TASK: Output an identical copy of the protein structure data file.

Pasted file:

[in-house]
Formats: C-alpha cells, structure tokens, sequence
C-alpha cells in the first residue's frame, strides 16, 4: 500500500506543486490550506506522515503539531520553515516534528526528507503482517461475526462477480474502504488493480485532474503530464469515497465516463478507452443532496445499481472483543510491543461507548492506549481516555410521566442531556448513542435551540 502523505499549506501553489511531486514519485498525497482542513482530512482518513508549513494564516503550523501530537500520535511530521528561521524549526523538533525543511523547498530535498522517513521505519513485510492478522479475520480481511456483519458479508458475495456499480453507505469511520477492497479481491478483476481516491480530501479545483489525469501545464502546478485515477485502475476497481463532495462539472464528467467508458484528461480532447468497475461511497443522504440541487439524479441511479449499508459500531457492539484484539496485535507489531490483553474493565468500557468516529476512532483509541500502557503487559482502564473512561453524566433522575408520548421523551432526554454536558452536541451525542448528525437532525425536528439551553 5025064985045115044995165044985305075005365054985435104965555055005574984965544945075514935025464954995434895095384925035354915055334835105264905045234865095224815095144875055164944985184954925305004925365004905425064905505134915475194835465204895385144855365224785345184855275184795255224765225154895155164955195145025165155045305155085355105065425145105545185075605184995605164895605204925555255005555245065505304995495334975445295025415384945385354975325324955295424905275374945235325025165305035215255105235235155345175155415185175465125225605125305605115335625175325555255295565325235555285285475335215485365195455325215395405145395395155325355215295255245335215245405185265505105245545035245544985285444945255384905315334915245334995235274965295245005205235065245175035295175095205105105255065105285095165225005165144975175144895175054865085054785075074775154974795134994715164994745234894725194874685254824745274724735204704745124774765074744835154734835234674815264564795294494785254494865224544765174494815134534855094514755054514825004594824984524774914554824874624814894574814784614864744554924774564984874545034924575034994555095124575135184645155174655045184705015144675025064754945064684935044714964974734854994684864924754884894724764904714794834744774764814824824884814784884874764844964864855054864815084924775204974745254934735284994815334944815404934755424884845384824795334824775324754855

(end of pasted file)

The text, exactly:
[in-house]
Formats: C-alpha cells, structure tokens, sequence
C-alpha cells in the first residue's frame, strides 16, 4: 500500500506543486490550506506522515503539531520553515516534528526528507503482517461475526462477480474502504488493480485532474503530464469515497465516463478507452443532496445499481472483543510491543461507548492506549481516555410521566442531556448513542435551540 502523505499549506501553489511531486514519485498525497482542513482530512482518513508549513494564516503550523501530537500520535511530521528561521524549526523538533525543511523547498530535498522517513521505519513485510492478522479475520480481511456483519458479508458475495456499480453507505469511520477492497479481491478483476481516491480530501479545483489525469501545464502546478485515477485502475476497481463532495462539472464528467467508458484528461480532447468497475461511497443522504440541487439524479441511479449499508459500531457492539484484539496485535507489531490483553474493565468500557468516529476512532483509541500502557503487559482502564473512561453524566433522575408520548421523551432526554454536558452536541451525542448528525437532525425536528439551553 5025064985045115044995165044985305075005365054985435104965555055005574984965544945075514935025464954995434895095384925035354915055334835105264905045234865095224815095144875055164944985184954925305004925365004905425064905505134915475194835465204895385144855365224785345184855275184795255224765225154895155164955195145025165155045305155085355105065425145105545185075605184995605164895605204925555255005555245065505304995495334975445295025415384945385354975325324955295424905275374945235325025165305035215255105235235155345175155415185175465125225605125305605115335625175325555255295565325235555285285475335215485365195455325215395405145395395155325355215295255245335215245405185265505105245545035245544985285444945255384905315334915245334995235274965295245005205235065245175035295175095205105105255065105285095165225005165144975175144895175054865085054785075074775154974795134994715164994745234894725194874685254824745274724735204704745124774765074744835154734835234674815264564795294494785254494865224544765174494815134534855094514755054514825004594824984524774914554824874624814894574814784614864744554924774564984874545034924575034994555095124575135184645155174655045184705015144675025064754945064684935044714964974734854994684864924754884894724764904714794834744774764814824824884814784884874764844964864855054864815084924775204974745254934735284994815334944815404934755424884845384824795334824775324754855